VMFA's "Hollywood Costume" will delight film buffs and fashionistas!

The Virginia Museum of Fine Arts Exhibition is now on view through Feb. 17, 2014


by Janel St. John

It was as though my childhood collided with my present! I was totally overwhelmed by the iconic costumes in VMFA’s exhibition, Hollywood Costume. Organized by the Victoria & Albert Museum in London, Hollywood Costume makes its U.S. debut at the Virginia Museum of Fine Arts. A major coup for Richmond and VMFA, this is the exclusive East Coast venue and one of only four cities in the world, to host the show.

The journey through more than 100 costumes from the silent era to the social media era, includes my all time childhood favorite, The Wizard of Oz, and many others, including, Cleopatra, The Blues Brothers, Shakespeare in Love, Out of Africa, Titanic, Casino Royale, Dreamgirls, and my favorite Sci Fi, The Matrix.

The soundstages, vignettes, projected images, photo stills and videos produce an amazing multi-sensory experience that allows you to explore the collaboration between directors, actors and costume designers that gave life to some of the most unforgettable and beloved screen characters.

Hollywood Costume boasts something for everyone. Kids, of course. But historians, film buffs and fashionistas will revel in the behind-the scenes details of each costume, which are provided on an accompanying plaque. Quotes from the actors and designers tell an intimate story about the process of character creation in movie making. The entire presentation speaks to the enormous hand of Hollywood in creating much of our visual culture. See more images on Part 2.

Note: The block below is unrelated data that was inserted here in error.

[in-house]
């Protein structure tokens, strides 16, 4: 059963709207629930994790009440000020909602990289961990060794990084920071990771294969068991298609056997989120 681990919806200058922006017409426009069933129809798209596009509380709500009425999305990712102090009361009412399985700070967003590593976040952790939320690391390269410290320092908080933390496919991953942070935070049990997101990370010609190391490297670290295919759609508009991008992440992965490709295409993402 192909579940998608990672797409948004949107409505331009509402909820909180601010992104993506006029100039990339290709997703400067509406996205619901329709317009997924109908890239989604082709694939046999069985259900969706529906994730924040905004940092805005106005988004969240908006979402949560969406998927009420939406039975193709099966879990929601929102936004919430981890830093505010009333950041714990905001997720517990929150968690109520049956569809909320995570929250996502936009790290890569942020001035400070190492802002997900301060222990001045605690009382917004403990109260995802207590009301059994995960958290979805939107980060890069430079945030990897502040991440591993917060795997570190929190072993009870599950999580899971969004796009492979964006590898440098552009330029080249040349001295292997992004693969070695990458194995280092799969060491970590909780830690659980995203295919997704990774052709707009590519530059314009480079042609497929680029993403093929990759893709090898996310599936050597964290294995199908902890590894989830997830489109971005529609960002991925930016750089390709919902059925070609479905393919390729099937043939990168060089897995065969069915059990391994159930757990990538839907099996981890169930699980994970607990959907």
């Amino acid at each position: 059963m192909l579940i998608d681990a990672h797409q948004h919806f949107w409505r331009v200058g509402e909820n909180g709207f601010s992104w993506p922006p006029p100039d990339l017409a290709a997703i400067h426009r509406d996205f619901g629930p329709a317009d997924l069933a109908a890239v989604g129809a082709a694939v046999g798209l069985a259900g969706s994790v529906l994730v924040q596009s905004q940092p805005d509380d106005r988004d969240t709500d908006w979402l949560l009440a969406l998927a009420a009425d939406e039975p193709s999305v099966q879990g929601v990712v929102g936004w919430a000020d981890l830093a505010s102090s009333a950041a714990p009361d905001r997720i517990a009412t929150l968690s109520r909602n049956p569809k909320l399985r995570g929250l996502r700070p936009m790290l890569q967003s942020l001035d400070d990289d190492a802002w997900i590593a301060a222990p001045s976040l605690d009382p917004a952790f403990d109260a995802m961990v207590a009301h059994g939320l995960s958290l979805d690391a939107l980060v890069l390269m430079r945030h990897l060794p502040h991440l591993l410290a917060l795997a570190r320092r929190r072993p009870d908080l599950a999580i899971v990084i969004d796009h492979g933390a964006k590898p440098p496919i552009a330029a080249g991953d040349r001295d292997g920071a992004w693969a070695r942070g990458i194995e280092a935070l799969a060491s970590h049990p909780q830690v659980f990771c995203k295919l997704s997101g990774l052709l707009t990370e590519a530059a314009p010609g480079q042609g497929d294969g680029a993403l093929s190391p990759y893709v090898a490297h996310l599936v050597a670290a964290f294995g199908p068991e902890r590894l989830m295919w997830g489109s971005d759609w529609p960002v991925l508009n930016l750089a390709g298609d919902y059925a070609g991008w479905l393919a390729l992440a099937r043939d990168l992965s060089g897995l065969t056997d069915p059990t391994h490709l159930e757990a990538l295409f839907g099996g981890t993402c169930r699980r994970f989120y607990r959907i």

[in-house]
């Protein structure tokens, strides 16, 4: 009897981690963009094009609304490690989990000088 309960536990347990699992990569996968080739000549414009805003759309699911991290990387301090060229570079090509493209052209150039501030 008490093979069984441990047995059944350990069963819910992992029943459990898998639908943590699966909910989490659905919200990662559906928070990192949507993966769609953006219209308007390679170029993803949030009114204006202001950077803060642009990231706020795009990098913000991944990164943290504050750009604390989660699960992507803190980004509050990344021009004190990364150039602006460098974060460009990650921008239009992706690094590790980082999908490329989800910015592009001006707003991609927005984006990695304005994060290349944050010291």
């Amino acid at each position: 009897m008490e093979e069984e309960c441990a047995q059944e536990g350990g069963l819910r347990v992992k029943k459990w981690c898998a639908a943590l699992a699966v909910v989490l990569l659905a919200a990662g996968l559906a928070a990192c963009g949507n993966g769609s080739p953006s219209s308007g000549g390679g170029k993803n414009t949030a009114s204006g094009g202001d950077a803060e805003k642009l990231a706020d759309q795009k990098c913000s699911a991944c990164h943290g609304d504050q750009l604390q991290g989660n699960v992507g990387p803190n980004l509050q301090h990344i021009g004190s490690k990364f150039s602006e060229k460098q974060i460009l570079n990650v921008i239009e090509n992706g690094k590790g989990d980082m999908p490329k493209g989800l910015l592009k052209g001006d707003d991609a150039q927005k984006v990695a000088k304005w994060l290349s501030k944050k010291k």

Lindy Flemming designed the Batman costume above, made of latex, rubber, synthetic fibers, metal, synthetic velvet and PVC and worn by Christian Bale in Dark Knight Rises.


Images: (clockwise from top left) Superman ©Warner Bros/DC Comics. Dark Knight Rises, 2012 ©Warner Bros. Lady in the Dark, 1944 ©Paramount; Funny Girl, 1968. ©Columbia; All images from The Kobal Collection.


Barbara Streisand said of her 1968 film, "In Funny Girl, I played a character who was more like me than Fanny Brice. She was almost totally obsessed by work." Irene Sharaff designed her costume (below) made of silk chiffon, glass-and-paste-beads, sequins and cloth flowers.

Ginger Rodgers ensemble (left) for the 1944, Lady in the Dark. With a mink-covered skirt that is fully lined in sequins and beads, it has a $35,000 price tag and is billed as the “most expensive costume in Hollywood.”

Tickets for Hollywood Costume are $20. for adults and FREE for members. Purchase tickets and find out how to become a member, from this link to VMFA. The companion ehibition, “Made in Hollywood: Photographs from the John Kobal Foundation,” opens Nov. 23. It features more than 90 prints by 50 photographers working in Hollywood from 1920 to 1960.



The leading men - see what they wore in your favorite movies: Daniel Day-Lewis, Harrison Ford, Brad Pitt and many, many more. And of course, you know I wouldn't leave you without some amazing close ups...so...designers, this is for you! Click on the link below for more images and Hollywood Costume events.

More images from Hollywood Costume >>